Bonn is a truly lovely city, with many historical and cultural associations. As the former capital of the Federal Republic of Germany (or West Germany as it was known before reunification) the city retains a certain gravitas as well as a legacy of imposing administrative buildings and headquarters, including almost twenty UN institutions. My hotel room had a commanding view of the Rhine and the Kennedy Bridge and the occasion also allowed me to explore the historic centre of Bonn. The classical architecture of the University buildings and the Hofgarten (Court Garden) are very impressive and the city is also a place of pilgrimage for music lovers visiting the house where Beethoven was born. The Marktplatz (market place) is dominated by the Alte Rathaus, or old town hall - simply stunning:

It was also great to spend some time chatting to other delegates in the canteen of the Hochschule as well as in some of the city locations. I had a memorable dinner with Alex Taylor of TJ Taylor, the language school based in Milan with centres in the UK and Ireland, at the First Flush Tea Room, which is also – despite the name – a restaurant serving exotic delights such as pumpkin curry (excellent). We also had tea – everyone gets a teapot of a different design – and sampled the local Kölsch beer, which was equally outstanding. We continued our conversation in Brauhaus Bönnsch, a traditional Rhineland pub serving Kölsch in strangely curved glasses, complete with finger-grips to make imbibing just that much easier. I also managed to squeeze in a visit to Cologne to see its massive and overpowering Cathedral, whose twin spires loom above the station and somewhat cramped squares below. Unfortunately, it was raining quite heavily, which just seemed to add to the sense of oppressive  weight towering overhead – and it was actually something of a relief (architecturally speaking) to be standing in front of Milan’s far more forgiving, though equally impressive, Duomo (cathedral) later the same day.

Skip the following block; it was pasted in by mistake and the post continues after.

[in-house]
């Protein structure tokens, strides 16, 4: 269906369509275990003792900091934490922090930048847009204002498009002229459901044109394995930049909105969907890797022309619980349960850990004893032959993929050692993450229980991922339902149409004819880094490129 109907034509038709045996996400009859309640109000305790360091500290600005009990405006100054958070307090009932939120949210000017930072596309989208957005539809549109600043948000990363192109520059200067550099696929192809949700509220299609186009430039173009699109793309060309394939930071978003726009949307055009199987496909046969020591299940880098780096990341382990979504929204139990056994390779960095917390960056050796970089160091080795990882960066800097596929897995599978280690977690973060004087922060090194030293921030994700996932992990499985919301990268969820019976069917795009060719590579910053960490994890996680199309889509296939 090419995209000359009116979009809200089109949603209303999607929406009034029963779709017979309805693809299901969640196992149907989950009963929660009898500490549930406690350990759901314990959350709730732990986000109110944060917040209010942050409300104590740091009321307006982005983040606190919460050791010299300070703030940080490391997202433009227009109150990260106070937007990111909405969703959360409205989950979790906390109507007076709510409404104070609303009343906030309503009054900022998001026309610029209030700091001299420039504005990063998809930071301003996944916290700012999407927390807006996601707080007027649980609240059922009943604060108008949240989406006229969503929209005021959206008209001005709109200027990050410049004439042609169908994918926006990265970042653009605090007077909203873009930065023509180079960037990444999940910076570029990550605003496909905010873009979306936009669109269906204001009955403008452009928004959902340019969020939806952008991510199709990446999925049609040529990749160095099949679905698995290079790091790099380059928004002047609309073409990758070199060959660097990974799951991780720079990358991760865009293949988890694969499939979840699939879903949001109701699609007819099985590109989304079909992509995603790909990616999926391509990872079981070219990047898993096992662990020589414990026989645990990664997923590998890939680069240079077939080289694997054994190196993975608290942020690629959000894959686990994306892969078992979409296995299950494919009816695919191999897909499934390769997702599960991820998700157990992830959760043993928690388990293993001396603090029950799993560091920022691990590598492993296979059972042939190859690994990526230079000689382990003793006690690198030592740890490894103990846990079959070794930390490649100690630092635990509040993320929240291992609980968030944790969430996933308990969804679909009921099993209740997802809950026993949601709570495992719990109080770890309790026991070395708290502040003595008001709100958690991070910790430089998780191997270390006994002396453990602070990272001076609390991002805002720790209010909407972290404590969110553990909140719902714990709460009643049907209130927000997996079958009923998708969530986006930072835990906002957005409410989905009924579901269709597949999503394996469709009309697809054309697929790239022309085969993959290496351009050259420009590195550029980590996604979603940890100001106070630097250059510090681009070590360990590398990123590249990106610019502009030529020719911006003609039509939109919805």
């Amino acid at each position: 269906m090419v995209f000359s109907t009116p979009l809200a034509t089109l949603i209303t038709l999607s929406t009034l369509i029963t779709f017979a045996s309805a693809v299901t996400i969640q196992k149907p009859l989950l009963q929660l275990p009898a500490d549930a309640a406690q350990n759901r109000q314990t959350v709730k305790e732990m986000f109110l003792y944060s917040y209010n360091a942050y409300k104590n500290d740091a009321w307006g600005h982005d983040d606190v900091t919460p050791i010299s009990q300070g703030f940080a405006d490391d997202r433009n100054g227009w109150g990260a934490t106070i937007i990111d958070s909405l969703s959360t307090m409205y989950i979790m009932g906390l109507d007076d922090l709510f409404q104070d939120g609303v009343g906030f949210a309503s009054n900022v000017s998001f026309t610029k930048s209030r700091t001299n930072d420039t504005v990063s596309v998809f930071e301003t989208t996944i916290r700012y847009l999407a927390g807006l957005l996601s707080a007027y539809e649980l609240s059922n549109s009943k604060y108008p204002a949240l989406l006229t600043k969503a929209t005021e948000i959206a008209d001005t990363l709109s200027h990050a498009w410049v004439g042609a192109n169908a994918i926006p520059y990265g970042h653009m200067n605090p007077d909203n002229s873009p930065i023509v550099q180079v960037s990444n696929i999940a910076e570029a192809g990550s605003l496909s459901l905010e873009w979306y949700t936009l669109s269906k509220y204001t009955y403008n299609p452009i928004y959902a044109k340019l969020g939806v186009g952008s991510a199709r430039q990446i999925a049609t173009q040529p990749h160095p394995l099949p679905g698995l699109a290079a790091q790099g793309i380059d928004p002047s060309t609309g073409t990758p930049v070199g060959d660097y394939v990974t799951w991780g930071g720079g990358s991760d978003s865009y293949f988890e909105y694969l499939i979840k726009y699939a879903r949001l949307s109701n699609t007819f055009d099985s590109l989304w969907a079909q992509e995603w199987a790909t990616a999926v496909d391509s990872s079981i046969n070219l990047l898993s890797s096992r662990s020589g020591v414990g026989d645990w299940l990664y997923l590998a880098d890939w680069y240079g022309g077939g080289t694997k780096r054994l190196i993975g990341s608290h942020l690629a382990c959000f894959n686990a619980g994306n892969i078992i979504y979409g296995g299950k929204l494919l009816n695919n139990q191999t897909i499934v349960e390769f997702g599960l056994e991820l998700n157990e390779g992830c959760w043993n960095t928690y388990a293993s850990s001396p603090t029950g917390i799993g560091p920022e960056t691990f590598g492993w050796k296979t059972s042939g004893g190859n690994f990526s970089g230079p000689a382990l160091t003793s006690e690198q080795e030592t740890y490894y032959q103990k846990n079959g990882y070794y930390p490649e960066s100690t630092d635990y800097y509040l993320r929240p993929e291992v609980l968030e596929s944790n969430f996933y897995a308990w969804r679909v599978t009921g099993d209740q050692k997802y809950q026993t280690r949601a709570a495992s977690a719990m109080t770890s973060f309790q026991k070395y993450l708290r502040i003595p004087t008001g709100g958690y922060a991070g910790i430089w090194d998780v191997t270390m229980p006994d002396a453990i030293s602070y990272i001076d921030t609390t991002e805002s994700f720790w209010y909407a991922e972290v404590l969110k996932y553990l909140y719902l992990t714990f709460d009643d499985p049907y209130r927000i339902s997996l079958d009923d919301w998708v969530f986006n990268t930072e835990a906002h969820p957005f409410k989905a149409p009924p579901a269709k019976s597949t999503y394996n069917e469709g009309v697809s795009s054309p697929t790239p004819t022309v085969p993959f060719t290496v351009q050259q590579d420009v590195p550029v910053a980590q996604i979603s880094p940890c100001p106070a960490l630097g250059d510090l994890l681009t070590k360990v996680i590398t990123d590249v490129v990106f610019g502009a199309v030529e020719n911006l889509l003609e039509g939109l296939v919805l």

I flew back to Milan with most of the Italian contingent including freelance business English teachers Louise Goodman and Andy Townsend and our BESIG chat continued well after we had touched down. 

Based on my first experience of BESIG I can honestly say that this was a great experience and for any business English teachers - freelance or otherwise - I would strongly recommend signing up to BESIG and checking out all their events, including regular webinars with experts from the field of business English.

I'll post an update soon when I have sifted through all the notes and stacks of material I accumulated during the conference. Stay tuned!